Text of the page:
It was the fall of l985 and word was already out that Ivan couldn't get it up anymore.
Nothing in print for a year, often showing up late for his classes, creating quite a buzz among the students.
"I wonder what happened to him this time."
Last time, he stumbled upon a houseful of pimps and came back with a black eye and two lovely ladies who looked for all the world like movie stars. Brought them over to the faculty do, the dean kept coming around, and one of the "ladies", talking to somebody, said, 'F*ck- off garbage-mouth, can't you see I'm busy?'
"I'm sure they're looking at his lifestyle."
"He is definitely late," said the beautiful teacher in the paisely dress, who had enrolled in hopes of learning something about writing.
"He has lost his clout," said a former politician who had hoped to submit a book of memoirs.
But the teacher had finally stumbled in, munching on a huge Italian sandwich.
A whisper from the third row: "Boy, that must give him quite a rush. Looks like he hasn't eaten for three days."
"Look at the comment he left on my last piece," said smart Rehvka Alewitz. He commented, ''What can I say?'. I expected a little more."
Husband Phil, along to monitor the class, a hipster, said, "I don't think he's from L.A."
The teacher, suffering from a year of really bad luck, had started a publishing company, published some students, but the success was too unexpected and too resounding.. Fiddlehead poetry magazine had said, "It is obvious that you don't publish to make money, but the quality is high. We would like to hear more from student A, B, and C."
But he had lost the letter, had lost a couple of manuscripts--an almost unforgivable offence--and now he had to write to the poetry publishers to resend the letters.
Fact is, the teacher was seriously blocked.
A marital separation had forced him to operate on one cylinder out of four, sort af a two-stroke motorbike engine in the old Buick of his life; publishing deadlines were coming up and he may as well have been sniffing buttercups and daisies. "We'll print anything you produce," said the publishers, impressed by previous work.
So he sent them something:
"I wake up in the morning undecided between shaving and cutting my...."
"Things I don't want to hear, said the publisher, himself separated.
Ah, what to do when you're the Elephant Man out of the movie, a portion of your brain seeming to stick out and you're trying all the while to act normal and be accepted by people.
There was the writing trick in the attic, cranking oneself up on eight coffees, hoping that big fit will come, when one will become a firehouse of words, when LSD lightning seems to flash about.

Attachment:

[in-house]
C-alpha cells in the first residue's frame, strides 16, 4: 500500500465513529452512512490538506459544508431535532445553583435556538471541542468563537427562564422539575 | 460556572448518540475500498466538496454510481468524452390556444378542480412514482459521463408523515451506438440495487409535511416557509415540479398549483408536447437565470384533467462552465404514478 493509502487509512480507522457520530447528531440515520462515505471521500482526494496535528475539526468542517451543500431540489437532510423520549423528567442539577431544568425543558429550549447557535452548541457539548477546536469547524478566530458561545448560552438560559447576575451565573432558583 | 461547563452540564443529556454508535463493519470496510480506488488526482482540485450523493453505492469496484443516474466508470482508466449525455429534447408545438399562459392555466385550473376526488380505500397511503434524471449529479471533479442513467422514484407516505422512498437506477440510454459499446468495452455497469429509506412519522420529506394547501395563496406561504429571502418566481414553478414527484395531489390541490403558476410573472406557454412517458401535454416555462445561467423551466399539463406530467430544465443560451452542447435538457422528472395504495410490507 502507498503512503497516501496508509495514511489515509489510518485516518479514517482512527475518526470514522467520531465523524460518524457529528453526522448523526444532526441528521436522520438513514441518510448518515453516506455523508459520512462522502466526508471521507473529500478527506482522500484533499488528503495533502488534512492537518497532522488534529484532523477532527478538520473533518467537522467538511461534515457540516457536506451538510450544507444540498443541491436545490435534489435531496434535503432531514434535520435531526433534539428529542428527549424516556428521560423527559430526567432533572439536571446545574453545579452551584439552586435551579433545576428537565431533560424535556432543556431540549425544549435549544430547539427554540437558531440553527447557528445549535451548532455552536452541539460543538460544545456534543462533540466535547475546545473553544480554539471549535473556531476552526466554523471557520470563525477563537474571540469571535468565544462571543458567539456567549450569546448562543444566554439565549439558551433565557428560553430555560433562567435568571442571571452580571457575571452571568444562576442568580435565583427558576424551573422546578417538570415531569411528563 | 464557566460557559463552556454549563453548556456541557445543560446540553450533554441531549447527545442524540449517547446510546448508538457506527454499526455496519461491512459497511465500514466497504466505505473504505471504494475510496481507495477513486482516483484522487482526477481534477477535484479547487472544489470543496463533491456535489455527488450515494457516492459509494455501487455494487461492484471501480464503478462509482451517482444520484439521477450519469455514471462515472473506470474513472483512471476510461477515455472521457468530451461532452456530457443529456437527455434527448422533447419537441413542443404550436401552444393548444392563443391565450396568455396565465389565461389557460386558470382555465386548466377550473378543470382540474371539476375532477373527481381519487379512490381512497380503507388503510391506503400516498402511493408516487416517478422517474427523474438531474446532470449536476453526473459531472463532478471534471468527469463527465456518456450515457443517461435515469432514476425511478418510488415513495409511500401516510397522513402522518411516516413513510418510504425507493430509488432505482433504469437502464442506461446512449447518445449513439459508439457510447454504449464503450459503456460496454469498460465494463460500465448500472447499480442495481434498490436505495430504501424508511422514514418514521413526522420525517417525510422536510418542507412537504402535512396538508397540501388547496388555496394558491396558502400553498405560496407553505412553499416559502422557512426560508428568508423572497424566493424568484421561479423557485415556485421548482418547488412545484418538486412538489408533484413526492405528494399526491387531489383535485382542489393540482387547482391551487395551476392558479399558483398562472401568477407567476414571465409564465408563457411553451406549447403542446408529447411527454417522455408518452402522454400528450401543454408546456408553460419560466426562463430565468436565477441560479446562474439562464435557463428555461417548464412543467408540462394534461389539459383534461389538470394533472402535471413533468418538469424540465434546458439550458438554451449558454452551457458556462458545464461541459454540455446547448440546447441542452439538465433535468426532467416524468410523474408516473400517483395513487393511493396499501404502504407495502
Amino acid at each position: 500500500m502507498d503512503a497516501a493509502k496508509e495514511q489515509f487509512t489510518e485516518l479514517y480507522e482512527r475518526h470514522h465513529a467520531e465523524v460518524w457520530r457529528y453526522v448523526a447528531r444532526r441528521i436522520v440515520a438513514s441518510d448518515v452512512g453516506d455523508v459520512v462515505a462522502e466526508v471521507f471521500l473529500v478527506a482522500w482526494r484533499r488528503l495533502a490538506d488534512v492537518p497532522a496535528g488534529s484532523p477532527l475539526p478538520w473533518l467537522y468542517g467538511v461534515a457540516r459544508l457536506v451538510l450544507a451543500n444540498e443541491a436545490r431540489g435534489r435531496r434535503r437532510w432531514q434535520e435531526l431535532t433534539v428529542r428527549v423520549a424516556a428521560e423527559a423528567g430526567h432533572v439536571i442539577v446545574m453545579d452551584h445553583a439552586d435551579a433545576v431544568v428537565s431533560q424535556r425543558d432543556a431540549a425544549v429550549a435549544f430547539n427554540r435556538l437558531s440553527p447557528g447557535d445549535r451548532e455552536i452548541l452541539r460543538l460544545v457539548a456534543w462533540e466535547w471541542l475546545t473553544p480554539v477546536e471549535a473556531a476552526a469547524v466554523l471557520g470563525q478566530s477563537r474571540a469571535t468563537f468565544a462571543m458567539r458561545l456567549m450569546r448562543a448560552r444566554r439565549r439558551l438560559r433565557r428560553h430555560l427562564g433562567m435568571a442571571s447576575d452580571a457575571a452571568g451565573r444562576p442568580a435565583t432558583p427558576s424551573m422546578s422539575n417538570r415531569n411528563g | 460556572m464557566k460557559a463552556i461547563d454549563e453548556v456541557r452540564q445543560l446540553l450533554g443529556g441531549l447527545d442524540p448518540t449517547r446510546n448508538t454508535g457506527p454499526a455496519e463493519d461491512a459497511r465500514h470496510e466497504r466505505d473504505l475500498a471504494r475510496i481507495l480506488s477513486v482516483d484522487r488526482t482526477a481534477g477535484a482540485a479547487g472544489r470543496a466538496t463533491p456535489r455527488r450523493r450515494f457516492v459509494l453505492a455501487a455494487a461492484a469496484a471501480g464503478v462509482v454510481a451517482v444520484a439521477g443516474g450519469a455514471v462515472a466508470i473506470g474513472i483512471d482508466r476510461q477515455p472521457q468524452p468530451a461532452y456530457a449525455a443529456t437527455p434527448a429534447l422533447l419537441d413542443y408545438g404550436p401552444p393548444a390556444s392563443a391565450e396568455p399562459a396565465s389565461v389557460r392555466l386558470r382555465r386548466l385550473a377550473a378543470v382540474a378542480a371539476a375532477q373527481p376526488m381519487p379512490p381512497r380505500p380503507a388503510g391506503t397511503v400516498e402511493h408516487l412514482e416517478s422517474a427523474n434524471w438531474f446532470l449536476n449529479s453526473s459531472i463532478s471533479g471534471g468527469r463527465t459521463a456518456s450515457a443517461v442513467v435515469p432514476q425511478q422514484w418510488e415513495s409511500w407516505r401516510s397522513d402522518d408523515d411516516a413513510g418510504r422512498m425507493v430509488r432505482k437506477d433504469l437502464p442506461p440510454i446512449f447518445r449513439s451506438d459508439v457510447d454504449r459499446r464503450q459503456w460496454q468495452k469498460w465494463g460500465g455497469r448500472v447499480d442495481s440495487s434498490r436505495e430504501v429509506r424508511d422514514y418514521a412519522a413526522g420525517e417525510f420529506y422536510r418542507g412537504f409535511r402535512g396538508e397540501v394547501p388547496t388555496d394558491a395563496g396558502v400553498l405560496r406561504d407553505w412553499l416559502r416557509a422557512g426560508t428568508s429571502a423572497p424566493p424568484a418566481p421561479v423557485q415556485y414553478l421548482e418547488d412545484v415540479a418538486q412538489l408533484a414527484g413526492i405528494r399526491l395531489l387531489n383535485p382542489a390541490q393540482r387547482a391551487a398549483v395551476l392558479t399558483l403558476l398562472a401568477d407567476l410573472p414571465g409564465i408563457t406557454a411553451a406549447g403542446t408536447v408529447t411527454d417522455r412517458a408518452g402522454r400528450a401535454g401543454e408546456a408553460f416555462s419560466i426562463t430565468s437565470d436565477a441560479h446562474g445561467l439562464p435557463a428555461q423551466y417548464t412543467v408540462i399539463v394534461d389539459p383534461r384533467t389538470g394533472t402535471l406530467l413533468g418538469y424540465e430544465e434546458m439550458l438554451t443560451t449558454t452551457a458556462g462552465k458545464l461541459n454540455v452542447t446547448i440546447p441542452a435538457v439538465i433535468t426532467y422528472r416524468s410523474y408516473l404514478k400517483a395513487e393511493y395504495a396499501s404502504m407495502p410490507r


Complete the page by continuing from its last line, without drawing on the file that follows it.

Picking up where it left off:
Blank paper syndrome.
Now it is time to pay for everything. All those bright boy quips, the aphorisms from the Surangama Sutra.You begin:
"Now is the time for all good men to come to the aid of the party."
Huh. Nothing else is coming.
Your name, top right.
Well, it's start.
"The cultural-philosophical attitude knowns a nihilism vanished at about the time of the Russian Revolution.
Where did the nihilsm go? Was it guilty? Was it evil?"
Nah, used that in your thesis already.
"You don't get things," says the estranged wife. You can't seem to think on your feet. You didn't get too far at the Star because you weren't smart enough."
You bump into a student at the stairs, a smart little Newfoundlander with a good job. "You don't know who you are, do you? I have seven brothers and sisters and I sure as hell know who I am."
"People talkin' at me
I can't hear a word they're saying."
One is in a deep well.
The shock of the separation seems to have people talking to you as if through a tube. Only scant months ago, you had been in the world, and how you were in the world, the writing, the teaching the dancing at night.
And now you can't surface. The psychology prof in your class says, "Why don't you stop being neurotic, see an analyst, put up periscope and maybe see the world for the first time.
"But maybe this is the way you have to be.
"You got me writing again. You've got the magic. Use it! Focus your genius!"
The instructor finally reads something from Borges to the class.
"I drove forty miles to hear someone read Borges to me," said the engineer."But..I enjoyed it anyway."
The students' eyes are starting to glaze.
Shortly after finishing reading the Aleph out loud, I said to the class, "I don't know what's happened to me.
"Maybe the instructor needs to get laid."
Three hands go up.
We had quite the class party in the pub.
Felt much like Odysseus, almost home.
Tended by gentle nymphs.
Is that all there was to it?
Woke up the following morning and finished all three stories. Found the missing manuscripts.
Picked up my Fender and cracked my spine doing a Michael Jackson calisthenic in the dark.